Petty Larceny

         In the 1880 novel Washington Square, written by Henry James, Catherine refuses to give Morris even a small hope that there might be a chance for them to be married. In the 1947 play and 1948 film The Heiress, directed by Jack Clayton, however, she (Olivia de Havilland) instructs Morris (Montomery Clift) to go home and pack his clothing so that they can elope. When he comes back, she tells Maria (Vanessa Brown) to bolt the door and refuses to answer his cries. If I had written Heiress, I would have made Catherine Sloper the quiet, innocent heroine that James wrote about in his wonderful novel, instead of the malicious, spiteful girl who appears in the movie.

         All her life, Catherine had been gentle and sweet. She had never showed any signs of being vindictive or cruel; however the Goetzs depicted her as being both of those things. What cause would a girl of Catherine's benevolent grace have for playing such a cruel trick on Morris? She had none, in my opinion. I think that, although he would have (and did), played such a nasty trick on her without a second thought, she would have shown more compassion for his feelings. All through the book and film, Catherine is kind and gentle with everyone. She is even nice to Dr. Sloper (Ralph Richardson) after he makes fun of her and says cruel things to her.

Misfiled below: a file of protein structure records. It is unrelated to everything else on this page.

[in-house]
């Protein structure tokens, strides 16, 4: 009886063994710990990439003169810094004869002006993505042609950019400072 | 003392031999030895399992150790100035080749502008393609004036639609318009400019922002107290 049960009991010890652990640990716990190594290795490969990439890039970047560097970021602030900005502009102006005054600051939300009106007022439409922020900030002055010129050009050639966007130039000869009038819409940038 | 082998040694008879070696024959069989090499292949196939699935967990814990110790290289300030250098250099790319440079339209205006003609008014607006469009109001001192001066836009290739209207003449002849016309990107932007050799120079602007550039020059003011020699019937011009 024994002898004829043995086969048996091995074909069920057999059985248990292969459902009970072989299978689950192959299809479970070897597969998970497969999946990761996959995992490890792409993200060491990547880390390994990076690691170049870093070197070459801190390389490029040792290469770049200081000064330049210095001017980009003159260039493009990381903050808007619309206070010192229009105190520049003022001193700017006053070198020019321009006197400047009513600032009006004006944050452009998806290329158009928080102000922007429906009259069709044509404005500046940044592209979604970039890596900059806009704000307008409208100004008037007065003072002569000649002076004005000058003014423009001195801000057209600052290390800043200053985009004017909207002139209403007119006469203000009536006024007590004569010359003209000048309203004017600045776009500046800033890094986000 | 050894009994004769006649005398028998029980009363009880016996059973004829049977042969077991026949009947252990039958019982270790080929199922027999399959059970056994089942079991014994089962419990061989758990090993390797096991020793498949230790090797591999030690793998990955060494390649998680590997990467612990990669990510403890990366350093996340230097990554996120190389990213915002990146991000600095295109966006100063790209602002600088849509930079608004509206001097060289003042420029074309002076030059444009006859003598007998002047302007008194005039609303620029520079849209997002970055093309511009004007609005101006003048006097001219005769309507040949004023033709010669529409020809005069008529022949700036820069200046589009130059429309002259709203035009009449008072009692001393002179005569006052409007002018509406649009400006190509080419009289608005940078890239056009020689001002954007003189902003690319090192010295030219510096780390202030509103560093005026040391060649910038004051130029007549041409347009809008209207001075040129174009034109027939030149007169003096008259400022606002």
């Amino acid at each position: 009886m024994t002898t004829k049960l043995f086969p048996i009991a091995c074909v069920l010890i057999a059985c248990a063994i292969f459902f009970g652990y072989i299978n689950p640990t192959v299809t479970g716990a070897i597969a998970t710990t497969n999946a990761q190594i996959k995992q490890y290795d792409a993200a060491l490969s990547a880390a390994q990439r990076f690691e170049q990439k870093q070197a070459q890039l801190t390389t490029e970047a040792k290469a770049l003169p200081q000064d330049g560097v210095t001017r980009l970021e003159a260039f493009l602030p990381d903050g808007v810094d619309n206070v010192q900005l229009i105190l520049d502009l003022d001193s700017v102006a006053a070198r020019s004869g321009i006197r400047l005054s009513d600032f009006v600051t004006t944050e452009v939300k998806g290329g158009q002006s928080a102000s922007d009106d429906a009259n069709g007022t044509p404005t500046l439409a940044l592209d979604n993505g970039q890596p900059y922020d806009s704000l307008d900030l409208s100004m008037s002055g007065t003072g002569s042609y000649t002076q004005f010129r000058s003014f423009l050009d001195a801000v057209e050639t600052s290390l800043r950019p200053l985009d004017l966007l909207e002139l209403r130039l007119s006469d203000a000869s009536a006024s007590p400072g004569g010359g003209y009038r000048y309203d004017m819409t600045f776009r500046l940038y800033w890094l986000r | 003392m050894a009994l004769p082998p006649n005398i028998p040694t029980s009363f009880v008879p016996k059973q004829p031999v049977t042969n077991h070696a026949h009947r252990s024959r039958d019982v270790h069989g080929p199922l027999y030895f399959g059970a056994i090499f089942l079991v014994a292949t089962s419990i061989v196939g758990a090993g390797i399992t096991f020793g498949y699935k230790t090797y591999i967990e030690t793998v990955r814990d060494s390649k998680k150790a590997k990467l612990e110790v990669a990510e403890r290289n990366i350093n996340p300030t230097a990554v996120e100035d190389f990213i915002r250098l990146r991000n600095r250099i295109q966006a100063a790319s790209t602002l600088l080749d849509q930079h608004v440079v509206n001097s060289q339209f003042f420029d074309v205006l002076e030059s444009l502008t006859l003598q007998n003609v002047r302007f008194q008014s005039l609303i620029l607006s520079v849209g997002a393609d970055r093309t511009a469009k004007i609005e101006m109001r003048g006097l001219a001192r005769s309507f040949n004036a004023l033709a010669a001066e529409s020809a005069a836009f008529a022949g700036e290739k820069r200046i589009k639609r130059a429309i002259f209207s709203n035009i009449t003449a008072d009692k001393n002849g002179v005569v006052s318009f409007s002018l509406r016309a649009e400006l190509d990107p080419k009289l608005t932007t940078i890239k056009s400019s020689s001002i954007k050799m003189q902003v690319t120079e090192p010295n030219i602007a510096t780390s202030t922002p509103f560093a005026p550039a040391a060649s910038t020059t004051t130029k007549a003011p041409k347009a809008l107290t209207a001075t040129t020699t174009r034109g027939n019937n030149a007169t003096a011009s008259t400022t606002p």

I do not believe that she would act any differently toward her father or Morris even though he had stood her up when they were planning to elope the first time when he had found out she would be disinherited by her father. They were both guilty of the same crime towards Catherine: making her believe they loved her when they did not.

         While it is gratifying to see Morris get what he ultimately deserves, I think that it would be more likely that Mrs. Penniman (Miriam Hopkins) or Dr. Sloper would pull a stunt like this, not Catherine. Ruth and Augustus Goetz should have paid more attention to Catherine's mannerisms in the novel to realize that she would not do something like this.

Rachel Jones

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